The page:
- Now write down “adaptive” perfection – this is if you could be 100% awesome. This isn’t what you’re going to implement now. This isn’t the solution you just created. This is more than that. It’s what dreams are made of and eventually it may become your solution but for now you at least know what you want. Adaptive perfectionistis what lifestyle coaches and growth mindset experts use to develop positivity and optimism. Its a place for adapting their goals. Adaptive perfectionism is a perception of the fictitious “ideal”. It is where in the best most positive light, you can give yourself the best version of you.
- Make a difference every day
This is how I would walk out “drinking too much”.
Break it down:
the reason we are drinking too much:
- Too many parties – The Excuse: I don’t want to be the part pooper or worse yet, someone thing I’m pregnant!
- Brother home from deployment – The Excuse: It is a celebration!
- Too much stress at bedtime with kids – The excuse: I just need a minute of relaxation.
- Too much extended family – The Excuse: I can’t manage, so at least I’ll have fun.
- Not enough time to unwind – The Excuse: Wine helps relax me.
Q: What are you feeling?
A: Frustrated. I am consuming too much sugar and too stressed. I am feeling bad about not being disciplined enough. So then, I devalue myself by giving a pity party on top of it about weight gaining and not even enjoying the drink I have.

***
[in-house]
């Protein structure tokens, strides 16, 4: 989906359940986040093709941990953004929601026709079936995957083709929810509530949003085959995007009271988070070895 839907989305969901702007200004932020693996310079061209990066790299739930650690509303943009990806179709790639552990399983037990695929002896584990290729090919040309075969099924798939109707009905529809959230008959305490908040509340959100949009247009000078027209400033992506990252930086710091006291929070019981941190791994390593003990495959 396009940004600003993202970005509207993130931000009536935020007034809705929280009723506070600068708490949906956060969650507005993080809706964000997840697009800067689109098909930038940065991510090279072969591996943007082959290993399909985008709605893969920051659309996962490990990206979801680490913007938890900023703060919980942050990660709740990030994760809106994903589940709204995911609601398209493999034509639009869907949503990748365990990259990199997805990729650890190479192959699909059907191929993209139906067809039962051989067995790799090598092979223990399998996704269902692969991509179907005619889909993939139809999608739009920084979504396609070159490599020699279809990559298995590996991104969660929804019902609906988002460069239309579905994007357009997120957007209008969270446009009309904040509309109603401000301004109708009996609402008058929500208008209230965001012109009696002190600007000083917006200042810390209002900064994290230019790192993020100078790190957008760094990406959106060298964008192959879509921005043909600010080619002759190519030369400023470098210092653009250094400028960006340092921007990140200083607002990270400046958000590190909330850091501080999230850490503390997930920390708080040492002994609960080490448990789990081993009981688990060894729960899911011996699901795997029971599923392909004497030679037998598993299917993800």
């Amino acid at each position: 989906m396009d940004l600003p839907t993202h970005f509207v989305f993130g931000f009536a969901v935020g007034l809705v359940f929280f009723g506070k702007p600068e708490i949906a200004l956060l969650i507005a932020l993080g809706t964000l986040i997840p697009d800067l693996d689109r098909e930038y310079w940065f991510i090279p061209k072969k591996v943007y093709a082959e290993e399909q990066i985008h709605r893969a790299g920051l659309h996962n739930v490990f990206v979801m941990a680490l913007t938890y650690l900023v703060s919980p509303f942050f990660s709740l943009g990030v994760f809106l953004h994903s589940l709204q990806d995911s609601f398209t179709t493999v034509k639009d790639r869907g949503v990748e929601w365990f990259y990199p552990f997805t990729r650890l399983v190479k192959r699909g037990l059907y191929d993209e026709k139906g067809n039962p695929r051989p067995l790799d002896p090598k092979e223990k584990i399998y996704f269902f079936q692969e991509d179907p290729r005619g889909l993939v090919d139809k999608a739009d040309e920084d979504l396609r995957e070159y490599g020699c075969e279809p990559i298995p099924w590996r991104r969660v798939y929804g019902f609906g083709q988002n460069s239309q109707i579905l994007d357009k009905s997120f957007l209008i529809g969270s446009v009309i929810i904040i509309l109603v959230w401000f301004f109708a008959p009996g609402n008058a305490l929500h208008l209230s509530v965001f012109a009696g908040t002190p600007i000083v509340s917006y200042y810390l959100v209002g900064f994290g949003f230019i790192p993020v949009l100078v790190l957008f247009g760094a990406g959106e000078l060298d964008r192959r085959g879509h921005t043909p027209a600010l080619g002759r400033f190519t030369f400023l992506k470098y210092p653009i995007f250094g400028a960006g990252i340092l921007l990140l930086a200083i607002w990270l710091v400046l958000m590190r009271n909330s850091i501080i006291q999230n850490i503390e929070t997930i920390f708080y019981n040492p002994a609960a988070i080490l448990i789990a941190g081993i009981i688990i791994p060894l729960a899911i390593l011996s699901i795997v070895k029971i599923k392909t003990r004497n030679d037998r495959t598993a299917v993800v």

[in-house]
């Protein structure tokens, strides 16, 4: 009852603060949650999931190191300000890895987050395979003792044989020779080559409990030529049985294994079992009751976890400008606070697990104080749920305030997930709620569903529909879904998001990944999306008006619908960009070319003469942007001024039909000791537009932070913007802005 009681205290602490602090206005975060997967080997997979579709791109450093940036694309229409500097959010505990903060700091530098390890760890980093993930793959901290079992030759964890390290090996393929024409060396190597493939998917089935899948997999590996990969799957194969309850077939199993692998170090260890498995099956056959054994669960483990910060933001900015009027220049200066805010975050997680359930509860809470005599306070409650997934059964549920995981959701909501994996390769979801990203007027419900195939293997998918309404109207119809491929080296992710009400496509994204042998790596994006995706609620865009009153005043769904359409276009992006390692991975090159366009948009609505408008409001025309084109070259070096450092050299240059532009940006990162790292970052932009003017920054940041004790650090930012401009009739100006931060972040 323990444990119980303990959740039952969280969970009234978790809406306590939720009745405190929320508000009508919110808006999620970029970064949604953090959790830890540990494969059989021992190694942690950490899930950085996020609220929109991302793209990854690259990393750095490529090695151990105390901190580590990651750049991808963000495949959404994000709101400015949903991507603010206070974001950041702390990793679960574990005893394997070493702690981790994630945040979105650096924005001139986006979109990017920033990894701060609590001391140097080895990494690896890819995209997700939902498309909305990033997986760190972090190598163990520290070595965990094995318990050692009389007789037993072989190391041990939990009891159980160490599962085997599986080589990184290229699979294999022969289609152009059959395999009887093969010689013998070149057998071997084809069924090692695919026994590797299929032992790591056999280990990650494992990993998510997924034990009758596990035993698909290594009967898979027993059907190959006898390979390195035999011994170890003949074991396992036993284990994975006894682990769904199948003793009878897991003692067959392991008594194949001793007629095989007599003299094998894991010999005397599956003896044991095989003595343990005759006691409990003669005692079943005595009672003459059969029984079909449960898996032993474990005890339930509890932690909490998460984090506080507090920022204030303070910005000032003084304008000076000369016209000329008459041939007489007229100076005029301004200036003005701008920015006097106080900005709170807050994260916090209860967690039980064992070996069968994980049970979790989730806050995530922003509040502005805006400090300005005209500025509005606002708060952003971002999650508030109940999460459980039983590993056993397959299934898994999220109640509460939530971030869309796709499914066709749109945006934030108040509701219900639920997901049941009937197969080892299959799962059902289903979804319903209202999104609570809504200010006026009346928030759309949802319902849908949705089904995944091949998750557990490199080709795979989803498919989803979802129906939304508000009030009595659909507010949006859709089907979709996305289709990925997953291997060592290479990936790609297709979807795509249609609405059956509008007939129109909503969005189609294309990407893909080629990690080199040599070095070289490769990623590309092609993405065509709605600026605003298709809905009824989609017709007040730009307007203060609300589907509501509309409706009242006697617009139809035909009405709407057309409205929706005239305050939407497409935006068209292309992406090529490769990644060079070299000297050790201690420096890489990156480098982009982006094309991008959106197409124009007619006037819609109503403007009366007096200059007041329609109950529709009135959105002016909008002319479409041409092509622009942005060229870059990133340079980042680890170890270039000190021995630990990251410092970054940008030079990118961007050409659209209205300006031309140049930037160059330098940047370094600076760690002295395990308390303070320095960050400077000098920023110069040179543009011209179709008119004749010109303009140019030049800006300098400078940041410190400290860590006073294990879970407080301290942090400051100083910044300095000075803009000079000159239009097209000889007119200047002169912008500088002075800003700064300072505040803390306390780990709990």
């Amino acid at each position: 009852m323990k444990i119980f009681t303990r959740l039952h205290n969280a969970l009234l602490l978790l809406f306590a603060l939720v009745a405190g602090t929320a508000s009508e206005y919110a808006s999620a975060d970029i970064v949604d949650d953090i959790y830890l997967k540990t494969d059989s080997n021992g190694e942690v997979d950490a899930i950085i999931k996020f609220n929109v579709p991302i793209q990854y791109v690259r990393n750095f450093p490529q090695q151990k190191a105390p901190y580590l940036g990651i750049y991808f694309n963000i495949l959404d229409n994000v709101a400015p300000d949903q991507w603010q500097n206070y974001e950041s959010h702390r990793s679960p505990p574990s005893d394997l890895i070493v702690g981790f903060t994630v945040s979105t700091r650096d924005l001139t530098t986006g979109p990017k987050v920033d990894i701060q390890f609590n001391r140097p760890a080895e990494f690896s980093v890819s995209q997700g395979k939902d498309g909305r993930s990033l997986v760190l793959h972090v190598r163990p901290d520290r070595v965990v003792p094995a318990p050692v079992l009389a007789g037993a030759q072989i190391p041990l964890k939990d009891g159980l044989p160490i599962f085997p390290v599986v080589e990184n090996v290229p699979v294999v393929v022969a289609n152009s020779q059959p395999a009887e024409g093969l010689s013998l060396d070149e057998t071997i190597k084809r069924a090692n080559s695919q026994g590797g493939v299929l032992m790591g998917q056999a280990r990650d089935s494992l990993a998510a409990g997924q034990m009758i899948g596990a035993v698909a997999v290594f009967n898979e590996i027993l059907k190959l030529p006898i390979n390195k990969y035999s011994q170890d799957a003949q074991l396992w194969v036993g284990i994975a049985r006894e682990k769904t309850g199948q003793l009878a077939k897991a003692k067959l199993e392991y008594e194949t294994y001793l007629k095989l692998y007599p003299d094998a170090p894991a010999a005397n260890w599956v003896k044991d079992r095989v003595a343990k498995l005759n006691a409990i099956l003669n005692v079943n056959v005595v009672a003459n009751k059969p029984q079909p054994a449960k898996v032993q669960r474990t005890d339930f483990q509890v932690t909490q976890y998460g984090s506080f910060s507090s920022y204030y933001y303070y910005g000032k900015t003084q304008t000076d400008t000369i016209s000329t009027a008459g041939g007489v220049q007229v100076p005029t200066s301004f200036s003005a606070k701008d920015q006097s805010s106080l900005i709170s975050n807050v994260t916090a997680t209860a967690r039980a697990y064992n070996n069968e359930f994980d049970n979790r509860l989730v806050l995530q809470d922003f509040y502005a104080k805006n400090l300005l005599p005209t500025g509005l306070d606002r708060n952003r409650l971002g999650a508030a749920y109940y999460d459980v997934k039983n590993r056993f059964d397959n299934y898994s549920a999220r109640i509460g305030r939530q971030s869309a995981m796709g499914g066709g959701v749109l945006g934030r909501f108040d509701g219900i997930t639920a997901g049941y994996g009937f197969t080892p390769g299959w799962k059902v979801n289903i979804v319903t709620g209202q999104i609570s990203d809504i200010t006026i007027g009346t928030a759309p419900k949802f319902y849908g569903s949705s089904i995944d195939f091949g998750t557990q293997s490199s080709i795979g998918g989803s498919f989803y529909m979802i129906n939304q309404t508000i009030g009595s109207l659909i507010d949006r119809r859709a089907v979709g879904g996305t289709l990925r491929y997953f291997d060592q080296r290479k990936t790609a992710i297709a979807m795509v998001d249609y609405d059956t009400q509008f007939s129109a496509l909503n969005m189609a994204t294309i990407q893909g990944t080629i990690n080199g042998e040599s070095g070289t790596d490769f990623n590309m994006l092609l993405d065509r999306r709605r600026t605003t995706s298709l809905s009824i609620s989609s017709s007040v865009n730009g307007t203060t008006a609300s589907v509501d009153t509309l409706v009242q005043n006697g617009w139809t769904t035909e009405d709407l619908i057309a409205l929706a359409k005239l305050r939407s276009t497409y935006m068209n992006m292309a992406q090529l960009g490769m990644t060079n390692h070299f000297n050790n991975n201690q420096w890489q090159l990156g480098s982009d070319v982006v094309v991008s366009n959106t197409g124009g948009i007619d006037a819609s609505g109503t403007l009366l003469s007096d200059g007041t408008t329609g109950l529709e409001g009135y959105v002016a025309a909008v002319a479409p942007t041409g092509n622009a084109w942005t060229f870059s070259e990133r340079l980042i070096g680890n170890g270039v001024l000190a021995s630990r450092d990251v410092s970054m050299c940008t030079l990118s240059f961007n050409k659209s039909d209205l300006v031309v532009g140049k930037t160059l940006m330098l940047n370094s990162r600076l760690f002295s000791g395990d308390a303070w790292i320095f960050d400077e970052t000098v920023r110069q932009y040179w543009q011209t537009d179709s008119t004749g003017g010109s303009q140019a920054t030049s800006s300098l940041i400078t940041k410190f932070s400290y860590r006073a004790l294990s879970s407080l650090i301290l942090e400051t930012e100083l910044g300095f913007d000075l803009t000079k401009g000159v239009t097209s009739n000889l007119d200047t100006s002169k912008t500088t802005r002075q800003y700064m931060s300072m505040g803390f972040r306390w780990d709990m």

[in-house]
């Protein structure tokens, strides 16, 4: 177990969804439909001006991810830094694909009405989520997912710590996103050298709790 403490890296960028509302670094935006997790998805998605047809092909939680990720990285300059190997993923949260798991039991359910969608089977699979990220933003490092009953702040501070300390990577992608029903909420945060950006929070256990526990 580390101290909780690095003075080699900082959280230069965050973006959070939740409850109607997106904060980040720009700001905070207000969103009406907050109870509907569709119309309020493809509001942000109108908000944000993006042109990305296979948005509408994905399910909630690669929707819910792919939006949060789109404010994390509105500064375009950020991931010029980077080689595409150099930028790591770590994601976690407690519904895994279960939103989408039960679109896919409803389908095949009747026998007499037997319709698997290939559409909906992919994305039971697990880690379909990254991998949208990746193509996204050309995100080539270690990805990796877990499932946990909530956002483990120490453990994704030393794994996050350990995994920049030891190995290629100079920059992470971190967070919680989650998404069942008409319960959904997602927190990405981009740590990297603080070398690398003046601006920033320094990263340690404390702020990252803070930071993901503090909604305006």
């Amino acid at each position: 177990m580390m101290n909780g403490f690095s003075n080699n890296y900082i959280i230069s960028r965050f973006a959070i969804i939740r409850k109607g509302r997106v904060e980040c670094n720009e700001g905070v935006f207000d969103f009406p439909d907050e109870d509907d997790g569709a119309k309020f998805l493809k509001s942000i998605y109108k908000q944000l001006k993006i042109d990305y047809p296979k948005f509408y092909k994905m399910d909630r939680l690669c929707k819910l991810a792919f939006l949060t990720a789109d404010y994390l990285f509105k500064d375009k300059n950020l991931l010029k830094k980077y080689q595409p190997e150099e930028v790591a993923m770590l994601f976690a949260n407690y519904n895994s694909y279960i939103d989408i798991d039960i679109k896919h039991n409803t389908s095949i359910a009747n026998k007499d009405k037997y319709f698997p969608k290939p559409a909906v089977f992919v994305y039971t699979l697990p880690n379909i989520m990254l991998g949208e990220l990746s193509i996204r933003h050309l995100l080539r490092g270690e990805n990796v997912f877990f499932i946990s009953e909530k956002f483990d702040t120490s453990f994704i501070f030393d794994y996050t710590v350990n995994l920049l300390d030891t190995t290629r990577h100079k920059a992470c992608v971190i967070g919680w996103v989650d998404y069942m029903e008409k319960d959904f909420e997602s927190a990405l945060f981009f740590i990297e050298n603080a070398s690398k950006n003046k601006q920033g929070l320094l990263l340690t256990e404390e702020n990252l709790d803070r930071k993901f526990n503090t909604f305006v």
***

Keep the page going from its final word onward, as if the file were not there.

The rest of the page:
Q: How can someone partner with me?
A: I would love to have a flagging system in place if you we see each other choosing this too much. Like a double eye wink or a nose tap with the finger.
Solution: A number. When it comes a to a lot of things in life we set number’s or a time slot for ourselves. The Bible even talks about gaining wisdom from this.
Teach us to number our days, that we may gain a heart of wisdom.
Many of us do this without even knowing it. One hour meetings. Five days for work. Rest on Sunday. Six weeks of school, one week off. Every two weeks we pay the bills. Every season shift we deep clean the house and change the airfilters.
When it comes to my exercise, I try to workout more than half the week. Seven days in a week means 3x doesn’t cut it for me. To exercise four times a week is fabulous, 7x is obsessive. So for logical reasoning, We do a very similar idea with our drinking habits.
*This is us, and our system. Some of you may thing that this sounds ridiculous. Some of you may think that’s still too much. The point is to make your own number and stick to it. some poeple use the whole earn it system. If they worked out they can have a drink. With whatever you are working with find your number. What’s your sugar intake, tv amount, and work hour numbers?
Perfection: For drinking, it means never going over the rule. Not for a birthday, another holiday party, a wedding, funeral or even job loss. It’s not going over one glass ever for me and for Steve it is two. Perfection would be sticking to it rain or shine, and everything in-between.
Making a Difference: It means you are making continuous and calculated steps to implement every day. You are numbering your days and tasks. Putting in place your plan of execution. In doing this you are growing wiser.
Go be great!
“If one oversteps the bounds of moderation, the greatest pleasures cease to please.” Epictetus